Kelsey Napper, research administrative assistant III, gives centrifuged blood for the RECOVER study to nurse navigator Amy Wigglesworth for further processing before freezing in this 2022 file photo.
Kelsey Napper, research administrative assistant III, gives centrifuged blood for the RECOVER study to nurse navigator Amy Wigglesworth for further processing before freezing in this 2022 file photo.
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Researchers recruit study participants for treatment of long COVID

Published on Monday, July 31, 2023

By: Andrea Wright Dilworth, awdilworth@umc.edu

Photos By: Jay Ferchaud/ UMMC Communications

The pandemic may be officially over, but many are still suffering from symptoms of long COVID, which can be debilitating.

After researching why some people with COVID-19 develop long-term symptoms while others recover completely as part of the national RECOVER (Researching COVID to Enhance Recovery) observational study for the last year-and-a-half, scientists have widened their net to include treatment.

Data gleaned from the initial study was used to develop RECOVER-Vital, a phase 2 clinical trial that will study viral persistence, which could occur if the virus that causes COVID-19 stays in the body, preventing the immune system from working properly or damaging organs. 

UMMC is one of more than 30 medical centers participating in the trial, of which Marshall hopes to recruit 30 participants. Researchers will study a variety of potential treatments, including drugs, biologics, medical devices and other therapies.

Dr. Gailen Marshall, R. Faser Triplett Chair of Allergy and Immunology, lead investigator for the UMMC initial RECOVER study site, is also leading RECOVER-Vital and actively recruiting participants.

Gailen Marshall

“Long COVID is still affecting more than 10 percent of patients who had COVID during the pandemic,” said Marshall. “People are still getting COVID-19, and a percentage of them go on to develop long COVID.

“The information we gather will be useful for other viral diseases such as influenza and future viral pandemics, which have been widely predicted by the World Health Organization and the Centers for Disease Control and Prevention.”

Interventions not showing any promise can end so that the trial can quickly shift to testing other potential treatments.

“We know that when patients are suffering, we can never move fast enough,” said Acting NIH Director Lawrence Tabak. “NIH is committed to a highly coordinated and scientifically rigorous approach to find treatments that will provide relief for the millions of people living with long COVID.” 

In all, the National Institutes of Health has dedicated about $1 billion in funding over four years for RECOVER studies.

Though long COVID symptoms are sometimes the same as COVID-19, they may also be different and include symptoms of chronic fatigue, even triggering health conditions such as diabetes or kidney disease.

Symptoms can linger for weeks, months or years, with some recovering only to see symptoms return, or developing new symptoms within a few months. Some who had no symptoms while infected can develop symptoms later.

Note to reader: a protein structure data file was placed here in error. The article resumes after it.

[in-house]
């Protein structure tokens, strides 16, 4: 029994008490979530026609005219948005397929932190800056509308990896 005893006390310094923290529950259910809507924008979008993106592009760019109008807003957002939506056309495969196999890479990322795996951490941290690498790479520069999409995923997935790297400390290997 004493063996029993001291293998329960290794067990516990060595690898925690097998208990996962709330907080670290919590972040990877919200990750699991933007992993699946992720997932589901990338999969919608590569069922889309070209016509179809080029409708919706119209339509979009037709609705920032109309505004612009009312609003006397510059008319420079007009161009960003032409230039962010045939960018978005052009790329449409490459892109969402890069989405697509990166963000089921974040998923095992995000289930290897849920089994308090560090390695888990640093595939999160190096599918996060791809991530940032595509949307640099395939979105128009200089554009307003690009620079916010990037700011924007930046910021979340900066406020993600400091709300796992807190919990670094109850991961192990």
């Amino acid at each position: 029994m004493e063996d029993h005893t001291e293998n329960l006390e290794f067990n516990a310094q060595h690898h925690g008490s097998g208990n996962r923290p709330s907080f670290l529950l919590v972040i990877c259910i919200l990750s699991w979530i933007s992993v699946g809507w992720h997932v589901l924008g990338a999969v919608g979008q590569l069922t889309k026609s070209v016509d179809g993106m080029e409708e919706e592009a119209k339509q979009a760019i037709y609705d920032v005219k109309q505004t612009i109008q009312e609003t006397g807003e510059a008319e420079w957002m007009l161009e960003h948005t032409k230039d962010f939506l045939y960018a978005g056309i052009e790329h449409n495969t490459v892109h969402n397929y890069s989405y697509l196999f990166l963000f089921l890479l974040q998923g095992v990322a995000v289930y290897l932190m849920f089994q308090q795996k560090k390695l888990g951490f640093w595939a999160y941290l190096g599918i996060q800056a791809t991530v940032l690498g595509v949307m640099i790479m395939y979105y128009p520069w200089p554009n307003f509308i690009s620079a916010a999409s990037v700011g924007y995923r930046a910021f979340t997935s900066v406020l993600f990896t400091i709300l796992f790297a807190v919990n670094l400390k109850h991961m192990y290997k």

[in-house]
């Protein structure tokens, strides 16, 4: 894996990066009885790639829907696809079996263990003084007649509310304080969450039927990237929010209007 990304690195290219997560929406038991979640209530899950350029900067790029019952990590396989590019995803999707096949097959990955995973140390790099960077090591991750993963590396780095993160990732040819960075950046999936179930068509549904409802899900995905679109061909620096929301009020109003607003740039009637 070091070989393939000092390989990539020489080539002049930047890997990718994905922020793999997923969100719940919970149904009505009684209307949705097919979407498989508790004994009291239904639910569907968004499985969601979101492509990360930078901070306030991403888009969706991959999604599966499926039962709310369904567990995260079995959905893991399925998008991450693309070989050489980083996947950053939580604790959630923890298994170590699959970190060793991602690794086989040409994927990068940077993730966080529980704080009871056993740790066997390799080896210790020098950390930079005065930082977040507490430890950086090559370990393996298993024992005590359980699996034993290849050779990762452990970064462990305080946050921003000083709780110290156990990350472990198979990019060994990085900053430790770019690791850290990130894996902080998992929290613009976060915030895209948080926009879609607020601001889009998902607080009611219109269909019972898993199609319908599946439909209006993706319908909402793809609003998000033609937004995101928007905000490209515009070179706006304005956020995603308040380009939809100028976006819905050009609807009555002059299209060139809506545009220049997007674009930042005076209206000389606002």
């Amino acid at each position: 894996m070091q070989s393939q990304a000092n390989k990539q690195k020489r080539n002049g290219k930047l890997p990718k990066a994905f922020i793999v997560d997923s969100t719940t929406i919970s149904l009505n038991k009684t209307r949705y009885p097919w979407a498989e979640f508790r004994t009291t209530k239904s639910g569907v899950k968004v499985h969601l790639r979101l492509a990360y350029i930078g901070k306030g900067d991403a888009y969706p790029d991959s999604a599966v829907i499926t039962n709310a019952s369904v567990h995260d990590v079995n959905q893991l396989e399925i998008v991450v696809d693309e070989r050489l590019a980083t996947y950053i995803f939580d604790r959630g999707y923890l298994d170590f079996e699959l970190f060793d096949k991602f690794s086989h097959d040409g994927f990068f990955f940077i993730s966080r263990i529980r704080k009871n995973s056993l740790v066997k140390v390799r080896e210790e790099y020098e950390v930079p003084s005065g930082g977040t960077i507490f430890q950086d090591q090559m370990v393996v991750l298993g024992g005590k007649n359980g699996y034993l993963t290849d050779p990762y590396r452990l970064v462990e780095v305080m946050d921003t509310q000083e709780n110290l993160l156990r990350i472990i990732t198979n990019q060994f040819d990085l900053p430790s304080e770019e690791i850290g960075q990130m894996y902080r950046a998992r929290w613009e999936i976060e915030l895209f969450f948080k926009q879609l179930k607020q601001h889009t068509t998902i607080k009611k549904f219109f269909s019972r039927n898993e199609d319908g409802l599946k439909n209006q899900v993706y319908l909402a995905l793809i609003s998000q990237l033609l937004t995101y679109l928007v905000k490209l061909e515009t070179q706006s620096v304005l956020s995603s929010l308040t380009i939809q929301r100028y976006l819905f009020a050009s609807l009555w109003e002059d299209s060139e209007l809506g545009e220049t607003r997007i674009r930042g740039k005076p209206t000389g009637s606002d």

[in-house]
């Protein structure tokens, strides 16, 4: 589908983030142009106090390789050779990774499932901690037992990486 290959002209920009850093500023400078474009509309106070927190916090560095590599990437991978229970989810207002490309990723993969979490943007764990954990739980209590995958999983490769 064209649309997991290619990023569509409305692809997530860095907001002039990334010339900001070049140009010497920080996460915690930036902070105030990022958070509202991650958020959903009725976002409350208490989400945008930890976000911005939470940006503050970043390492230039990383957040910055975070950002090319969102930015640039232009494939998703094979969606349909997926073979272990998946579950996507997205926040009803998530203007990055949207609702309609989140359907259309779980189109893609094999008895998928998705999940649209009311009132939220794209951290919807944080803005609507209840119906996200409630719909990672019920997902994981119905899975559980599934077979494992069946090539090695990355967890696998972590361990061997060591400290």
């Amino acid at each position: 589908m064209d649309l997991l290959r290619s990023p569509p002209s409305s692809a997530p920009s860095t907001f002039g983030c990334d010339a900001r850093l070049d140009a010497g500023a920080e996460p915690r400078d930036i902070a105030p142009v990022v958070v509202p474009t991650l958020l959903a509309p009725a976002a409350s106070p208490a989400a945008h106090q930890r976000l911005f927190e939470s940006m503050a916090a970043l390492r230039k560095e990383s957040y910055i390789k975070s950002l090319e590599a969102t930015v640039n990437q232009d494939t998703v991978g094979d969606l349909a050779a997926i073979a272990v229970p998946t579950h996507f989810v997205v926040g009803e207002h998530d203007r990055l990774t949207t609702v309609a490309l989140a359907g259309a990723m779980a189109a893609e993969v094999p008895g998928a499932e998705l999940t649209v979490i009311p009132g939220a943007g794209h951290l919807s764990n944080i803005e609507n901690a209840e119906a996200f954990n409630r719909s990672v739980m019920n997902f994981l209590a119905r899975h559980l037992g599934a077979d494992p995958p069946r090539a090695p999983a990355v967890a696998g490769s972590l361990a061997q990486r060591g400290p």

RECOVER-Vital involves at most nine visits over a six-month period, said Thomas Hudson, research coordinator of the Mississippi Clinical Research and Trials Center clinical research support program. Depending on the specific treatments a participant receives, trials may be shorter with fewer visits.

Participants receiving the Paxlovid treatment, for instance, will take the prescription drug – commonly used to treat COVID-19 patients – or a placebo for 25 days, with follow up visits to evaluate symptoms and additional testing.

In another trial that began recruiting this month, Marshall is also principal investigating whether Immulina, a natural supplement produced at the University of Mississippi School of Pharmacy, is an effective treatment for long COVID. An ongoing study of the supplement is already researching whether it is an effective treatment for the influenza virus.

Funded by the National Institute of General Medical Sciences, the budget for the new Immulina trial – Immulina-PASC – is $1.1 million. UMMC is leading the study, which includes nine other medical centers. Participants will take either the supplement or a placebo for eight weeks.

“The intent is to complete this early trial as soon as possible,” Marshall said. “If the results suggest a benefit of consuming Immulina, then we will go back to NIH to apply for additional funds to do a more comprehensive assessment of the clinical value of Immulina — how much, how long, in which specific patients.”

Participants for both trials, who must be at least 18, will be compensated for their time and travel, said Hudson.

They must also have evidence of inflammation, as determined by blood tests, and symptoms including persistent fatigue, brain fog and/or shortness of breath, said Marshall.

Each trial also has specific criteria for which participants will be assessed before beginning the trial.

The same team of researchers is working on both trials at UMMC, allowing participants a choice in which trial they would like to enroll.

Marshall is excited to be leading both RECOVER-Vital and Immulina trials simultaneously.

“It will allow a more rapid assessment of interventions that may work for some patients in different ways,” he said. “Few authorities believe that any single treatment will work in all patients with long COVID, so doing two trials at once will allow a more rapid assessment of different treatments in Mississippi patients who have long COVID.”

To participate in either trial, call 601-496-7808 to schedule an initial visit.